To gather the expertise and research it needs, Google has purchased eight companies that specialize in robotics this year. The acquisitions are being assembled into a new robotics division headed by Andy Rubin, who oversaw Google's development of Android, now the world's leading mobile operating system.
Google Inc. added more pieces to its growing toolbox of robotics late last week with the purchase of Boston Dynamics, a military contractor that has raised intrigue by releasing videos of its inventions in recent years. Those inventions include a four-legged robot capable of galloping past Olympian sprinters and a jumping contraption that can leap onto tall buildings. Another video of a creepy-looking four-footed machine has been watched more than 15 million times since it was posted on Google's YouTube site five years ago.
Besides designing animal-like robots, Boston Dynamics also has been working on humanoids as part of a $10.8 million contract with the U.S. government's Defense Advanced Research Projects Agency, or DARPA.
Boston Dynamics' links to the U.S. military has inspired comparisons of its work with the ruthless cyborgs that overthrew humans in the "Terminator" movies. Founded in 1992 by former Massachusetts Institute of Technology professor Marc Raibert, Boston Dynamics says it is dedicating to "changing your idea of what robots can do."
Google confirmed the Boston Dynamics purchase on Monday, but declined to reveal any other information, including the sales price.
Rubin, though, evidently views the Waltham, Mass., company's technology as a key to Google's robotics plans.
"The future is looking awesome," Rubin wrote about the acquisition in a message posted on his Twitter account late Friday, after news of the deal leaked out.
Google revealed Rubin is running its new robotics arm earlier this month, shortly after Amazon.com Inc. CEO Jeff Bezos used a segment on "60 Minutes" to announce that the Internet's biggest retailer is developing a fleet of automated drones called "quadricopters" to deliver merchandise to customers' doorsteps.
That has led to speculation in the media that Google hopes to build robots that would automate manufacturing and distribution center jobs currently handled by humans. Other possibilities include housekeeping robots or automated caretakers for the elderly.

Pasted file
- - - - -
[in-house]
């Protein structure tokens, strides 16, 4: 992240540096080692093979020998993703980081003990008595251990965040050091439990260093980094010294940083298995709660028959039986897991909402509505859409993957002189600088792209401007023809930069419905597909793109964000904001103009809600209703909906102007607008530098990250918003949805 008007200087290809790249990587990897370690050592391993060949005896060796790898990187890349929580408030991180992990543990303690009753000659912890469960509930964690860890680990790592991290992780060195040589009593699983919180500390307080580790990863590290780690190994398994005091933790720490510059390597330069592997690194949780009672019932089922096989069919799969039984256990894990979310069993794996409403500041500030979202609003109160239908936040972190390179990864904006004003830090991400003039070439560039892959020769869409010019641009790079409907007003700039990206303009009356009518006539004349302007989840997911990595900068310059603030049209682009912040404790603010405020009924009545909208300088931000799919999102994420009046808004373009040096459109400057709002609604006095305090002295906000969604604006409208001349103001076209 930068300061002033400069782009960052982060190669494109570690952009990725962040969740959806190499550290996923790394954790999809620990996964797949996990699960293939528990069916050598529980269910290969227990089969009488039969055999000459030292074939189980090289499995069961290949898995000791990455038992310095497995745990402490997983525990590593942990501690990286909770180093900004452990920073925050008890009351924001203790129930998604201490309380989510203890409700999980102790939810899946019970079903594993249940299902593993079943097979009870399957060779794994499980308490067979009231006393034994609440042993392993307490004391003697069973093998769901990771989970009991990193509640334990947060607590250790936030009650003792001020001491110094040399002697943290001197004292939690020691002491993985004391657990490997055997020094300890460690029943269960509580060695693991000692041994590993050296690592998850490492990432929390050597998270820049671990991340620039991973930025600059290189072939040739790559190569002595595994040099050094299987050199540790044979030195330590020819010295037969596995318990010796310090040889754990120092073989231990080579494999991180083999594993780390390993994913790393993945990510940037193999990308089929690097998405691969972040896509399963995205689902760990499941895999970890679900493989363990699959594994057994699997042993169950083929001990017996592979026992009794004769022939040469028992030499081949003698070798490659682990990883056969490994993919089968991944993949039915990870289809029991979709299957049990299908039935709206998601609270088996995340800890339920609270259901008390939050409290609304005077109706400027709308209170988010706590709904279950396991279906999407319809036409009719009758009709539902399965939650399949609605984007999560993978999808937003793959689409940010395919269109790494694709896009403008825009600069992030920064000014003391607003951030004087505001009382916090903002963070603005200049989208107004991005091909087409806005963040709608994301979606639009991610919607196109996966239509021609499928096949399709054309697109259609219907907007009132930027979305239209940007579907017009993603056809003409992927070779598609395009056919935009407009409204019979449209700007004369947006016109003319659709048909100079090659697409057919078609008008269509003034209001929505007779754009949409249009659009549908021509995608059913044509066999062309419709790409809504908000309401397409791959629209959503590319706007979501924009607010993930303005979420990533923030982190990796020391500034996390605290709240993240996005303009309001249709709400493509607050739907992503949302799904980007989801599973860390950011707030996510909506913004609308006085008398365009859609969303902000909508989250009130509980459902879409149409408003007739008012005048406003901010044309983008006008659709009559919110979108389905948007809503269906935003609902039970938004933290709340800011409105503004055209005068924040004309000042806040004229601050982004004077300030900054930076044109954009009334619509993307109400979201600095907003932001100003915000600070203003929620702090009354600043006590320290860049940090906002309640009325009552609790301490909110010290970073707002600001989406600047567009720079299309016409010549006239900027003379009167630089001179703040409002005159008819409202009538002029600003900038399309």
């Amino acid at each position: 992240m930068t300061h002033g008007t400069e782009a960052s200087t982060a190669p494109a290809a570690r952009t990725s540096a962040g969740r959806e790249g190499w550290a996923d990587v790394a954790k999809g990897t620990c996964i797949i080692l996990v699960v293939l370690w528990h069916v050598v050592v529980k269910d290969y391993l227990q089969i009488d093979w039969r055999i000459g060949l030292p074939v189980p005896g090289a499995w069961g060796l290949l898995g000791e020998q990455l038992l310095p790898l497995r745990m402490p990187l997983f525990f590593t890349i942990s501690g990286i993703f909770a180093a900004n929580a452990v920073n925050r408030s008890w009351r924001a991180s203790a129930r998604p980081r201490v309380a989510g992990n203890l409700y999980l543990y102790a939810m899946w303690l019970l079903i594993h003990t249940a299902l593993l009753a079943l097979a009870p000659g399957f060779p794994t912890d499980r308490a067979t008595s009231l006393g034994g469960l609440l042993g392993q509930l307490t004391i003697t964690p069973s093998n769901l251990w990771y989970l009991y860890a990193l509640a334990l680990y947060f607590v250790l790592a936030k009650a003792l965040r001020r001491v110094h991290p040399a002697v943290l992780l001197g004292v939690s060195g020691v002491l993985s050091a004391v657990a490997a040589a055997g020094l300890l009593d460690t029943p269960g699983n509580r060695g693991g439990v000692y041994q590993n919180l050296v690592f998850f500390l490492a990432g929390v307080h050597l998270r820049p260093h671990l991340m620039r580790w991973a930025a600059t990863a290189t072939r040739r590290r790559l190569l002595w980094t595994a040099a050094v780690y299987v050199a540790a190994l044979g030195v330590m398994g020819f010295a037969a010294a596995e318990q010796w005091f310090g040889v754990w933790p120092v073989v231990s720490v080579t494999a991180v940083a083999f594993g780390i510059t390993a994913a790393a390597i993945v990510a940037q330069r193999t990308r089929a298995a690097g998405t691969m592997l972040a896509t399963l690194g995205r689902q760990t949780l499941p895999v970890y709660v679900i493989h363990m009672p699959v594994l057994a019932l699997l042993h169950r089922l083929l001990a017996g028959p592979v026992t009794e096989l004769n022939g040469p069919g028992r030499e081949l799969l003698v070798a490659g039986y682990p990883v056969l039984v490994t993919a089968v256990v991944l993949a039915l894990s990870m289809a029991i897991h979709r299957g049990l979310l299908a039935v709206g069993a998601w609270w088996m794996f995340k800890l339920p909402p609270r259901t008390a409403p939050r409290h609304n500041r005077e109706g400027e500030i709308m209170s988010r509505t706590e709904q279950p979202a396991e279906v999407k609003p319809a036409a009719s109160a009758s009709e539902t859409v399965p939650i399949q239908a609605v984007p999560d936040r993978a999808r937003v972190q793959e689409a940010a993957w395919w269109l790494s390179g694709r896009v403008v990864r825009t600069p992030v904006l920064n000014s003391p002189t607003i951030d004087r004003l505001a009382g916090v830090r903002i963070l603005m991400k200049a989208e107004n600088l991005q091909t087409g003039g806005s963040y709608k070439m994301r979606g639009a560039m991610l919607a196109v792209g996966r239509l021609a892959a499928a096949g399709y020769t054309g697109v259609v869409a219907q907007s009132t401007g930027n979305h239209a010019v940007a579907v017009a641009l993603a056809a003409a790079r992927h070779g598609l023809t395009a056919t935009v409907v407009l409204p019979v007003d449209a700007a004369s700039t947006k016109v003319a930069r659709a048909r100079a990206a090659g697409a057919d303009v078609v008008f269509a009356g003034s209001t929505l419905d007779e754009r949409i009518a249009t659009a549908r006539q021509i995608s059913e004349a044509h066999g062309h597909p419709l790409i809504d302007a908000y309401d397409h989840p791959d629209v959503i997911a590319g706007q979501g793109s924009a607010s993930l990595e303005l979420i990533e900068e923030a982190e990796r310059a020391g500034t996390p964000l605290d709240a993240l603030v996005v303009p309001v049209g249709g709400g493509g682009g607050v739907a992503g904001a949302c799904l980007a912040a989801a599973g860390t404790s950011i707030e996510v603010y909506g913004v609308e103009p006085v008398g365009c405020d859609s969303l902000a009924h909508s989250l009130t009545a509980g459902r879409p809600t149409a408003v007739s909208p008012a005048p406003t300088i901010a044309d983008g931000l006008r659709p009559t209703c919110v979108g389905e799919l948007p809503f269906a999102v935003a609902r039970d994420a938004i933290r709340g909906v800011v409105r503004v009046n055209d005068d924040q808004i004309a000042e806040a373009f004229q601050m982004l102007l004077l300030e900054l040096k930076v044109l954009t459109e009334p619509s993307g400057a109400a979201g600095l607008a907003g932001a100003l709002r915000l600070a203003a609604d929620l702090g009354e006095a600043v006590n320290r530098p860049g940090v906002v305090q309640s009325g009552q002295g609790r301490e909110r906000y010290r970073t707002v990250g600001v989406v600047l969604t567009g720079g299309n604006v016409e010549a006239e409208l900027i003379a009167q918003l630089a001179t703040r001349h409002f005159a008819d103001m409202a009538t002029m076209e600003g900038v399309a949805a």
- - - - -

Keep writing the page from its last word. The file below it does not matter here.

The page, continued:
Some of the other robotics companies acquired by Google have been dabbling in humanoids and other technology that could be used for loading and unloading delivery trucks. One company bought by Google, Bot & Dolly, makes a robotic camera system deployed in the making of a recent science-fiction film, "Gravity." Other robotics companies sold to Google this year are Schaft, Industrial Perception, Meka, Redwood Robotics, Autofuss and Holomni.
Google has only said that it considers its robotics division to be a "moonshot." The Mountain View, Calif., company applies that description to high-risk projects that have little to do with its main business of Internet search and online advertising. These gambles also typically take years to pay off, to the chagrin of investors who prefer that the company curb its spending on far-flung ventures and focus on its main areas of expertise.
Other Google moonshots still evolving include Internet-connected glasses, autonomous cars and Internet-beaming balloons. All of those were hatched in Google X, a secretive lab overseen by co-founder Sergey Brin. The robotics division is being run separately in a Palo Alto, Calif., office located a few miles north of Google's headquarters.
Android, a technology that Google picked up through another acquisition eight years ago, also was once considered a wacky idea before it became a key piece of the company's strategy for connecting its services on smartphones and tablets. The software, which Google gives away to device makers, is now running on more than 1 billion gadgets.
Rubin, 50, stepped down as Android's leader nine months ago, spurring questions about what he might do next for Google.